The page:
HERE ARE SOME PRACTICES GUARANTEED TO HURT TENNIS
All of a sudden, the officials who are supposed to police the men's Grand Prix tennis circuit are giving signs of actually trying to do just that. Imposing the first penalty against a player for such an offense—and an unprecedentedly severe one for any infraction—the Men's International Professional Tennis Council, the nine-member umbrella organization that oversees the tour, announced last week that it was suspending Guillermo Vilas for one year and fining him $20,000 for accepting appearance money to play in a tournament three months ago in Rotterdam. Although the payment of guarantees is prohibited by Grand Prix rules, the practice is known to be widespread, and the action against Vilas was clearly intended as a warning to tournament directors and players alike to cut it out.
Nor is that the only recent effort to curb the disregard for rules now rampant in tennis. The MIPTC last week also socked French Open champion Yannick Noah with a 42-day suspension for failing to show up for a World Team Cup match last month in Düsseldorf. And there has even been talk about a long-overdue crackdown against the notorious on-court misbehavior that afflicts the sport. Complaining that cursing, stalling and abuse of officials have gone too far, Hunter Delatour, the new president of the U.S. Tennis Association, has vowed, for whatever this may be worth, that such abuse won't be tolerated in events overseen by the USTA, which include the U.S. Open.
With too many tournaments vying for the services of too few big-name players, the biggest stars have plainly been able to get away with murder. As though their on-court boorishness weren't bad enough, they also tank matches, withdraw from tournaments for specious reasons and play so many meaningless exhibitions that the Grand Prix circuit is in danger of being reduced to the Petit Prix. All this is in addition to the widespread payment of guarantees that can run as high as $100,000 a tournament, a practice that Harold Solomon, president of the Association of Tennis Professionals, the men's players' union, calls "a cancer."
No sooner was the suspension of Vilas announced than the payment of appearance money was being publicly defended by Ivan Lendl, John McEnroe and Jimmy Connors. Lendl reportedly is under investigation by the MIPTC for accepting a guarantee to play in a tournament last March in Milan. John McEnroe Sr., a lawyer who serves as his son's agent, argued that acceptance of appearance money is no more reprehensible in tennis than it is in the entertainment world. "If a person deserves it, he deserves it," he said.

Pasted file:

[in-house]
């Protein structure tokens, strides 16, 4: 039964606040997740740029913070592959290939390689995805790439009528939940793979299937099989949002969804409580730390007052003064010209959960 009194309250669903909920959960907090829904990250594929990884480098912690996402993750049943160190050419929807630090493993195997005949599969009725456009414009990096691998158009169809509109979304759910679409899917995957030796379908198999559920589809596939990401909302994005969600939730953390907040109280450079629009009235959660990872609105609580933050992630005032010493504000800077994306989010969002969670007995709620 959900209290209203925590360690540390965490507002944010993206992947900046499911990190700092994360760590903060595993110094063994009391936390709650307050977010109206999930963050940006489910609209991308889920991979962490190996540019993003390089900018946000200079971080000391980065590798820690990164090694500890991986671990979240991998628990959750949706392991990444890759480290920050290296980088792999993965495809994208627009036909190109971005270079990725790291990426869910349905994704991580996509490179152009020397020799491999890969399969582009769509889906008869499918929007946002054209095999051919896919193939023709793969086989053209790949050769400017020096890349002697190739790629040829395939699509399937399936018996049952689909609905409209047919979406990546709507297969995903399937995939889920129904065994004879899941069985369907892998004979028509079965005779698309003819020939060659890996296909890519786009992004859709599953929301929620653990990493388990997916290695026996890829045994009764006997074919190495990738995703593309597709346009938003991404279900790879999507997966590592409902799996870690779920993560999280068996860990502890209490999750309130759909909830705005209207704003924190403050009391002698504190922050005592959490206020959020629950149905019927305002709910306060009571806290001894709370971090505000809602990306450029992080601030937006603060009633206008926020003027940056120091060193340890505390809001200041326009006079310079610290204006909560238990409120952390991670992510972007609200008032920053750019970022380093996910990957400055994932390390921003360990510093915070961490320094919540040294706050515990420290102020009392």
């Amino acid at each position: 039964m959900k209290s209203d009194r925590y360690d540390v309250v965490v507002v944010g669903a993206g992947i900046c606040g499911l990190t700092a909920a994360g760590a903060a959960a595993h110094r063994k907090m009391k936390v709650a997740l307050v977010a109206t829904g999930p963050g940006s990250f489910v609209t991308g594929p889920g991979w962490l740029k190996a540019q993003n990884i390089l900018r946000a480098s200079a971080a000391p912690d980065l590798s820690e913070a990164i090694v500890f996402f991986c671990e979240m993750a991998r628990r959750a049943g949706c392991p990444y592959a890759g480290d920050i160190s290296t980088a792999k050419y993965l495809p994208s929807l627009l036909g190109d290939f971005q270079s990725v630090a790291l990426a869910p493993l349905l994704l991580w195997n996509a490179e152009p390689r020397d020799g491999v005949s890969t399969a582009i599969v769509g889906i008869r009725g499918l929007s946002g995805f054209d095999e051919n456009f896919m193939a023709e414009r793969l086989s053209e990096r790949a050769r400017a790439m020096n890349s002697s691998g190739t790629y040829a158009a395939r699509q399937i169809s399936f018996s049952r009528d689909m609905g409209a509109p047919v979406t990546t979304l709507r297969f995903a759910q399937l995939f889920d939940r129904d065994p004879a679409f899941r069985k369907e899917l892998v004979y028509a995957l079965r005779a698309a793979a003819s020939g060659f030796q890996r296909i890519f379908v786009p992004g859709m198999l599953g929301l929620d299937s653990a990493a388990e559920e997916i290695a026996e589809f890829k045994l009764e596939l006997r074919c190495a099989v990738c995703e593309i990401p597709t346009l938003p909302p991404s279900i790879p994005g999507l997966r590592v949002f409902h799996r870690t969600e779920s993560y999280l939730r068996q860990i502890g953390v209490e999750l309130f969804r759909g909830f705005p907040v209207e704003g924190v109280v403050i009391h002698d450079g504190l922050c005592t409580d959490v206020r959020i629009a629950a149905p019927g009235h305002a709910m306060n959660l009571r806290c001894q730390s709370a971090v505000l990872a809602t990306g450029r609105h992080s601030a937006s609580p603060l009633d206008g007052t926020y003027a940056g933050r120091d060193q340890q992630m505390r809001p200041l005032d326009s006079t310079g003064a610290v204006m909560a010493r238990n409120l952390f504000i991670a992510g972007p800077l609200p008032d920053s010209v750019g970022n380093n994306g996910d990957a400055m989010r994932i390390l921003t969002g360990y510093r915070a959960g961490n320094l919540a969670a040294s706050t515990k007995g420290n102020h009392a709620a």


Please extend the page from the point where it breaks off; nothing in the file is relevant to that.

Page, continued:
But tennis, while part of the entertainment business, is also sport, at the heart of which is the imperative that participants compete on equal footing for an acknowledged reward. Secret payment of appearance money is deceitful and conceivably can diminish the incentive to win. As Arthur Ashe, the retired American star and a former member of the MIPTC, puts it, "The public should know that if somebody misses a volley at 30-40, it's going to cost the player some dollars."
Enforcement of the no-guarantee rule is complicated by the fact that appearance money is often camouflaged as payment for other tournament-related activities, such as autograph sessions at stores. But the MIPTC has also been less than zealous in trying to enforce the rules. It apparently now wants to correct that failing, and it may have been emboldened in its determination by the decision of World Championship Tennis, the chief rival to the Grand Prix, to sharply curtail its tournament schedule; players suspended from Grand Prix competition may thus find it harder to cushion the blow by simply switching to WCT events.
The MIPTC became aware that something was amiss with the Rotterdam tournament when, after Connors had withdrawn from the event just before its start, the promoters persuaded Vilas to replace him in negotiations that were suspiciously drawn out. Launching an investigation, the MIPTC found Rotterdam officials surprisingly forthcoming. The MIPTC said it had "irrefutable proof"—presumably either a receipt or a canceled check—of illicit payments to Vilas' agent, Ion Tiriac. Jan Leupe, co-director of the Rotterdam event, said that because the city government is involved in the promotion, tournament officials, for political reasons, had no choice but to come clean. Leupe said the payment was "something between $40,000 and $60,000."
Vilas' lawyer, Thomas F. Betz Jr., claimed that his client was being unfairly singled out as an "example," an argument that may well merit a reduction in his penalty. Vilas has 30 days to appeal, and Betz said he would do so. Whatever the disposition of Vilas' case, the powers-that-be in tennis can best deal with the accusation that they're picking on Vilas by making good on their vows to move forcefully against other rules infractions, too. To eliminate the abuses that are plaguing the game, more "examples" are urgently needed.
JACK THE SOLICITOUS
Here's one more yarn about the late Jack Dempsey. It's told by Ted Harris, a 79-year-old Seattle man who was assistant manager of the Pantages Theater in that city in the 1920s. Dempsey was touring the vaudeville circuit, putting on boxing exhibitions in which he mercilessly battered the same sparring partner night after night. After Dempsey gave the hapless fellow the usual going-over one evening in Seattle, the two men were leaving the darkened theater via an exit that required them to pass beneath a low stairway. As Dempsey ducked, he was heard to warn his sparring partner, "Careful, don't bump your head."